Atari and the alpha dogs in search of Spots.

Atari and the alpha dogs in search of Spots.

Overall: B+

THOROUGHBREDS

Directing: B+
Acting: A-
Writing: A-
Cinematography: B+
Editing: B+

I love a good one-word title. And then the conceit of Chekhov's Gun: If in the first act you have hung a pistol on the wall, then in the following one it should be fired. Plenty of educated people might find it hacky for me to bring this up at the very beginning of a review, but I guarantee you plenty of my readers have never heard of Chekhov's Gun, so work with me here.

Thoroughbreds gets right to this concept, and as a result I thought of it in a way I'm not sure I ever have while watching another film. The opening shot is of a horse -- this movie is not about horses, but they feature prominently in the story -- with a teenage girl we later learn to be Amanda (Me and Earl and the Dying Girl's Olivia Cooke) staring it down. This goes on several seconds too long for it to be comfortable, until she reaches out to touch it. Fade to black, and there is a brief shot of a knife being set down. That would be, of course, Chekhov's Knife.

Rather than acts, Thoroughbreds is presented in "chapters," and indeed we learn what the deal was with that knife soon enough. It's pretty gruesome, and never shown onscreen -- Amanda and her friend Lily (Anya Taylor-Joy, all steely looks and piercing eyes) simply talk about it. There's a sort of foreshadowing to this technique by debut feature writer-director Cory Finley, which may or may not have been a means of saving on production budget, but it's memorably effective either way. By the end, the climactic incident is just as gruesome and also occurs offscreen, the camera lingering an unnaturally long time on Amanda passed out on a living room couch.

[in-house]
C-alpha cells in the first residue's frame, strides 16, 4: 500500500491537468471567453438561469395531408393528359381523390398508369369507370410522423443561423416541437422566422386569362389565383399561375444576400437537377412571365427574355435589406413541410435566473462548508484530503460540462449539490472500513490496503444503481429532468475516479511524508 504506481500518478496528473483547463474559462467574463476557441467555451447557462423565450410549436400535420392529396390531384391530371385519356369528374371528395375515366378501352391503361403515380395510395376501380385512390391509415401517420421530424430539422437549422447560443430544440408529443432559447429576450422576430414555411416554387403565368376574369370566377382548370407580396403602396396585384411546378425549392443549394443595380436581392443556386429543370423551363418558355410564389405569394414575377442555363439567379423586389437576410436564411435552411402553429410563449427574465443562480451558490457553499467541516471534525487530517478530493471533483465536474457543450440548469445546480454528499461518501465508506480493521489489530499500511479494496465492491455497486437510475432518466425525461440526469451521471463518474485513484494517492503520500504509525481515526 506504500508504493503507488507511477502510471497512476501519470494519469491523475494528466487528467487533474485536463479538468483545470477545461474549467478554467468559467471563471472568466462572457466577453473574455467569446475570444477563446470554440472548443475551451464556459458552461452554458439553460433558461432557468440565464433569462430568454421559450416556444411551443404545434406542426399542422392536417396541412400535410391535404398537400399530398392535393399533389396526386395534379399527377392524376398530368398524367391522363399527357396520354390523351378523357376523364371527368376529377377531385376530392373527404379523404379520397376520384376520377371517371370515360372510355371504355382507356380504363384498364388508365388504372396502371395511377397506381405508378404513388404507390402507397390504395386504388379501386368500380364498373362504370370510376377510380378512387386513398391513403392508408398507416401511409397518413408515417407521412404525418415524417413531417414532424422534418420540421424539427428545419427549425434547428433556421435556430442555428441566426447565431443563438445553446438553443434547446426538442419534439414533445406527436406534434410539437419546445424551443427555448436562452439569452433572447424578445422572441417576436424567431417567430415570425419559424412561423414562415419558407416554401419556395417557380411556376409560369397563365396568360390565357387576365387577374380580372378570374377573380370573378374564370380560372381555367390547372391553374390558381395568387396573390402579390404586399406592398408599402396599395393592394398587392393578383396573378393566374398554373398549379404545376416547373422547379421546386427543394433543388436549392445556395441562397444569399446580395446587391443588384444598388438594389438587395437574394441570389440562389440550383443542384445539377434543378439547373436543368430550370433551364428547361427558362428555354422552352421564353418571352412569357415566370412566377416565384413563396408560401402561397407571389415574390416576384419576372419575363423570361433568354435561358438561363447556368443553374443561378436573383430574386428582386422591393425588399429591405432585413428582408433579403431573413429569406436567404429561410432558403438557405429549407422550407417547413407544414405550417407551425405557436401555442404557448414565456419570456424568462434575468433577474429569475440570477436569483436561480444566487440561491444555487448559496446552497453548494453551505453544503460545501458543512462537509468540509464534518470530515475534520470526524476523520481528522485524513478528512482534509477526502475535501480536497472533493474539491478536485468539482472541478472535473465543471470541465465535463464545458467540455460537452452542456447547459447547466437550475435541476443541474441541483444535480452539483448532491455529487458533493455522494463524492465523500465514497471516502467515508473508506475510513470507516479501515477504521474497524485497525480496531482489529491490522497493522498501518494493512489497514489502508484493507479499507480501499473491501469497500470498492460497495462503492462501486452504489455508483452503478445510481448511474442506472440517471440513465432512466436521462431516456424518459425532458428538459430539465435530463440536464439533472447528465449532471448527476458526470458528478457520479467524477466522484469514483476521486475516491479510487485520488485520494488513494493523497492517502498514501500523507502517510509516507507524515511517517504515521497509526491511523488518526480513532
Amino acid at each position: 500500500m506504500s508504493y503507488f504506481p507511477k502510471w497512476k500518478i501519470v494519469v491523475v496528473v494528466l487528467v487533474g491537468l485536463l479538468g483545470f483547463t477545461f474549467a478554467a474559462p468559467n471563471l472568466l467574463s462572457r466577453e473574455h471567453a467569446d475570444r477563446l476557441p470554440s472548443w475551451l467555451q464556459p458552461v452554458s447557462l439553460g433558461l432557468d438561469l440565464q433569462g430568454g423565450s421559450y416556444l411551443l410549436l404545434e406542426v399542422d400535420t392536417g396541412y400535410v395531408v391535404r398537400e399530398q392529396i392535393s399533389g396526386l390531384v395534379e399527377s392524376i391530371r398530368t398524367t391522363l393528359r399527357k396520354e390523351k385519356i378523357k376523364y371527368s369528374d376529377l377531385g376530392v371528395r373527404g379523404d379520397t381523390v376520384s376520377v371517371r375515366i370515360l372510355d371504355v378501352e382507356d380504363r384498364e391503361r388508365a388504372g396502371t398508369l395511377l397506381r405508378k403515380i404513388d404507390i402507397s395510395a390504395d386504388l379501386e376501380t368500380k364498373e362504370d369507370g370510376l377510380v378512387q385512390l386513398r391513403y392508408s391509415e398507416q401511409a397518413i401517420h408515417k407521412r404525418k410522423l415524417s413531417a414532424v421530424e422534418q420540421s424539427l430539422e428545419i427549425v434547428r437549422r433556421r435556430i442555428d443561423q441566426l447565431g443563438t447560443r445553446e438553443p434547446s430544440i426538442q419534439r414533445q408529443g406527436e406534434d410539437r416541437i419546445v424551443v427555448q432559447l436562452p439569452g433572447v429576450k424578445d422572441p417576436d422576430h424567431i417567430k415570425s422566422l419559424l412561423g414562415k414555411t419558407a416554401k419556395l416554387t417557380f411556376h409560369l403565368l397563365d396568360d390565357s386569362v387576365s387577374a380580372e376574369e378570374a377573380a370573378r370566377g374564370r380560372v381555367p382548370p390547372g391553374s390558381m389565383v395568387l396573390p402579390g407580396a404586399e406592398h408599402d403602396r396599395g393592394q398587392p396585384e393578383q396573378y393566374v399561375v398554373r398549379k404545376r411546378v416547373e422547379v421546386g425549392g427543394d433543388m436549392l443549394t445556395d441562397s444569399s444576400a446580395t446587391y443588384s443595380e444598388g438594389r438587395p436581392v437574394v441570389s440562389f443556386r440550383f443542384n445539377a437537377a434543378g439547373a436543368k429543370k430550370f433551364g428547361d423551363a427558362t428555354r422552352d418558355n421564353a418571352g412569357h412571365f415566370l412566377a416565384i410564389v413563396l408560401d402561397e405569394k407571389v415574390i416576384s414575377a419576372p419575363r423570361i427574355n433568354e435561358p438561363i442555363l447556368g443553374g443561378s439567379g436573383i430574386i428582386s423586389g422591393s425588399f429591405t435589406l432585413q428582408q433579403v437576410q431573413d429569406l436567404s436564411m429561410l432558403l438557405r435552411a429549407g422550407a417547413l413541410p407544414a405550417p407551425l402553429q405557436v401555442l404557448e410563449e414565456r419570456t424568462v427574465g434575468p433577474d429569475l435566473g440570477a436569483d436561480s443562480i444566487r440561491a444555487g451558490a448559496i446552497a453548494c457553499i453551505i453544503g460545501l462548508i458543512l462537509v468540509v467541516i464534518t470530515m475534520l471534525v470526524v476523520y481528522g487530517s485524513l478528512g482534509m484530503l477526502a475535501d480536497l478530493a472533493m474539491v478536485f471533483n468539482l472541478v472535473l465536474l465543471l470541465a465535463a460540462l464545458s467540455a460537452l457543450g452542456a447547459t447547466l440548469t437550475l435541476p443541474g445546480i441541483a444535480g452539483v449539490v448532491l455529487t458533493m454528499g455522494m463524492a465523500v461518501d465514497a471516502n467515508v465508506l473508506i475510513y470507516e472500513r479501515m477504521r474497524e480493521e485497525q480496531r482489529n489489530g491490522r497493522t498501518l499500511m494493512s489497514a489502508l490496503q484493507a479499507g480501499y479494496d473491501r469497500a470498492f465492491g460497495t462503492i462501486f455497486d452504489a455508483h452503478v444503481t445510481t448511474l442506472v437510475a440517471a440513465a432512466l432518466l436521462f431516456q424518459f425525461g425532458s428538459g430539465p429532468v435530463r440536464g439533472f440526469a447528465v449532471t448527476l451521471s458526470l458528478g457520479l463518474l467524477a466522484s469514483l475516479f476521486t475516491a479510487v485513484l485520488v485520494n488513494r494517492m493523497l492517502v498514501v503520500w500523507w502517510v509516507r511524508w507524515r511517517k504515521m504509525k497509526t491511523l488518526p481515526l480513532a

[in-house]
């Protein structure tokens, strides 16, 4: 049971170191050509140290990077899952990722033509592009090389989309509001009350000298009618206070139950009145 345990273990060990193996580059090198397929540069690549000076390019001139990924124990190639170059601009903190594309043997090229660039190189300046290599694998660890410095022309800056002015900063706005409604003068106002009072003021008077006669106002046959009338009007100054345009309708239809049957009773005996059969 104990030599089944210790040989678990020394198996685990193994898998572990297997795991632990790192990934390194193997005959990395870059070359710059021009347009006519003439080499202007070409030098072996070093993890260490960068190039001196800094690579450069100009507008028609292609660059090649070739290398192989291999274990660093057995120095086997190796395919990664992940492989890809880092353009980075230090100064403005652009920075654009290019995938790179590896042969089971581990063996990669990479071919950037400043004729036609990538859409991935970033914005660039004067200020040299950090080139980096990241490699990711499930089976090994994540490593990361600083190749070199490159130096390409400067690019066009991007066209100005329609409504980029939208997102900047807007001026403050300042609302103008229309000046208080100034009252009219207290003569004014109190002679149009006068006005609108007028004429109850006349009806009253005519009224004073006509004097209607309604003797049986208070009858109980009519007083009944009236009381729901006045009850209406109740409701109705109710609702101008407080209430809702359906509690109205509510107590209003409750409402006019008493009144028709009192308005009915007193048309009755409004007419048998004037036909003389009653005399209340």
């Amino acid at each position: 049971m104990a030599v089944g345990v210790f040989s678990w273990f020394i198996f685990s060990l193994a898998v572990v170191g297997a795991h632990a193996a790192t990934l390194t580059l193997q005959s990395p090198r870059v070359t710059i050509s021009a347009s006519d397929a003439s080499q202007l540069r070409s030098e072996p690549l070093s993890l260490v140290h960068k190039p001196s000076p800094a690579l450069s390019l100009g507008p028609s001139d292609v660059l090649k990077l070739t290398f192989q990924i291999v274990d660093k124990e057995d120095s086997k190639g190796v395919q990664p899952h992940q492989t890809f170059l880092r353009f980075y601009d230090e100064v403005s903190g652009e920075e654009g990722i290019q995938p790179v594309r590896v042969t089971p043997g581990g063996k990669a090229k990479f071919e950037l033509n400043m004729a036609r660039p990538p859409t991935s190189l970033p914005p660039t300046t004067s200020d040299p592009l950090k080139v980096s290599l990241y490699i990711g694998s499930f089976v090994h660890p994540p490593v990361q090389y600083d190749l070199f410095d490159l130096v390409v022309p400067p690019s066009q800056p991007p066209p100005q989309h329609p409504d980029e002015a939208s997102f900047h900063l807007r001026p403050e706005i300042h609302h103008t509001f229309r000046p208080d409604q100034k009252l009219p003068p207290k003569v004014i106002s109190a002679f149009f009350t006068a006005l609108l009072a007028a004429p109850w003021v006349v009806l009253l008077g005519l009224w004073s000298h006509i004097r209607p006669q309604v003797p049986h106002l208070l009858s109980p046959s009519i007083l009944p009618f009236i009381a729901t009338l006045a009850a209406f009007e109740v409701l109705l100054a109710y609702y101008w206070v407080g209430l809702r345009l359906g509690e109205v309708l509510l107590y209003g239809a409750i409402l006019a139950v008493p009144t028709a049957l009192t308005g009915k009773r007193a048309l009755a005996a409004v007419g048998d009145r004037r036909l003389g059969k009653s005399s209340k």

But I'm getting ahead of myself. Suffice it to say that Thoroughbreds is a unique vision with DNA derived of that in movies like American Pyscho -- it's also been compared to Heathers, although that strikes me as a stretch. The latter is much more about how women back stab each other, in that case literally and fatally; Amanda and Lily never betray each other. It's a little more like they're Patrick Bateman's psychotic granddaughters.

The script here really should be commended. This movie is mostly tense and measured dialogue between two characters, always falling just short of feeling natural but featuring a delivery that gives it a mesmerizing quality, perfect for the darkly comic tone it's going for. Amanda, at first coming for tutoring lessons for which her mother is paying Lily, admits early on that she feels no emotions: "I'm a skilled imitator," she stresses, more than once. There is a false sense at first that she is the dangerous one and Lily is the one who will be drawn into her vortex of blithe immorality. On the contrary, Amanda's skills come from keen observation, and it's an astute one when she says to Lily, "Empathy isn't exactly your strong suit."

These young women come from affluent families, Lily's particularly so, and she has deep hatred for her stepfather (Paul Sparks, perfectly cast). This guy never really treats Lily that badly, and when Amanda overhears some of his criticisms she even notes that he's not far off base. Lily being such a spoiled rich girl is perhaps part of the point; nevertheless, Amanda, ever the rational one, poses the question: if they could get away with killing him, why not? When she's got a point she's got a point!